President, National Association of Resident Doctors (NARD), Jubril Abdullahi has described the decision by the government of President Goodluck Jonathan to sack 16,000 of them, who have been on nation-wide strike as illegal.
Reacting to the sack which was communicated through a circular from the federal ministry of health yesterday, Abdullahi said that the President’s directive for their sack is illegal, adding that the decision shows that President Jonathan yielded to the demand of the Joint Health Workers Union (JOHESU).
“The action of Mr. President is illegal because there are several Acts that recognize Residencies in Nigeria and his action speaks volume of the government’s decision to follow the dictates of the Joint Health Workers Union. This is one of the issues the union is asking for.
“Whatever the government has done in itsr reaction to the NMA’s strike means it is not ready for dialogue because while we are engaging them, the government has resorted to this.”
Another resident doctor, who spoke on anonymity condemned the decision, saying he is now officially unemployed.
The doctor, a staff of a teaching hospital, said a colleague of his had just sent him another circular ordering all resident doctors to surrender hospital property in their possession.
The circular from the ministry of health said the doctor’s salaries and allowances for one month has been paid in lieu of the notice as they ordinarily are not entitled to any salaries for the period they have been on strike.
“In compliance with this order, I am to regrettably inform you that your appointment in this hospital is hereby terminated forthwith,” the letter issued residents doctors in a teaching hospital in the South South region of Nigeria stated.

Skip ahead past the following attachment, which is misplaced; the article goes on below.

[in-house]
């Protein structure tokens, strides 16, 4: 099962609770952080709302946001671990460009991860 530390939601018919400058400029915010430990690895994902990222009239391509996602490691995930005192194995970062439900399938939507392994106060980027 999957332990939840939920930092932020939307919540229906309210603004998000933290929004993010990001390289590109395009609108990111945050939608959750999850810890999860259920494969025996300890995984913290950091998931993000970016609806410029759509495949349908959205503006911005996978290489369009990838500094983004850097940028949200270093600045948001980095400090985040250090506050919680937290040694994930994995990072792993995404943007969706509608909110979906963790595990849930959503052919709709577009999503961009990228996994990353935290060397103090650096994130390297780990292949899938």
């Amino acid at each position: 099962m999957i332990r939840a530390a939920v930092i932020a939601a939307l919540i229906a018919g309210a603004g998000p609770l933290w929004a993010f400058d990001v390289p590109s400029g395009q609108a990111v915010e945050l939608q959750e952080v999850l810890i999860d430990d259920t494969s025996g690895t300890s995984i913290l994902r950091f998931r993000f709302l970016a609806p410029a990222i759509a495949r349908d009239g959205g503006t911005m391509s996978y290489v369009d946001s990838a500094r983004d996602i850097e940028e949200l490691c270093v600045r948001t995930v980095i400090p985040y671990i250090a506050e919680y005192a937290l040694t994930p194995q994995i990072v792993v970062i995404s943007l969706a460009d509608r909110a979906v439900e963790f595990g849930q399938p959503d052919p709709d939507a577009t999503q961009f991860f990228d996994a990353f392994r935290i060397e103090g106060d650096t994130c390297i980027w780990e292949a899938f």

Only yesterday, a circular, dated August 13, 2014, signed by L. N. Awute, Permanent Secretary, Ministry of Health, on behalf of the minister said the president’s directive was given following an appraisal of the challenges facing the health sector.
“Mr. President, Dr. Goodluck Ebele Jonathan, GCFR has suspended the Residency Training Programme for Doctors in Nigeria indefinitely for the purposes of appraising the challenges facing the health sector,” Mr. Awute said.
He said the Minister of Health, Onyebuchi Chukwu, has also directed that “letters of termination of residency training” be issued to all affected resident doctors in hospitals immediately.
The memo asked the management of all public hospitals to take necessary measures to restore full medical services in the hospitals, even without the resident doctors.
In what appears to show the reason for government’s action, the permanent secretary said the hospital could employ part time doctors who must be of ‘good behaviour.’
“Note however, this is without prejudice to the employment of Locum Physicians on six (6) months renewable contract tied to productivity and good behaviour,” Mr. Awute said.
Such recruitments must, however, “be approved by Mr. President through the Honourable Minister of Health.”
The Nigerian Medical Association, NMA, of which the resident doctors are members, has been on strike since July 1.
One of the demands of the NMA was that the Federal Government through the Ministry of Health should formalize and implement the report of the inter-agency committee on residency training.
The NMA also asked the FG to release a uniform template on the appointment of resident doctors and a funding framework for residency training established while overseas clinical attachment be fully restored and properly funded.
Resident doctors are doctors being trained to become specialists/ consultants in different fields of medicine. During their 4 to 5 years training to become consultants, they work in different government hospitals and make up the majority of doctors in teaching hospitals. [myad]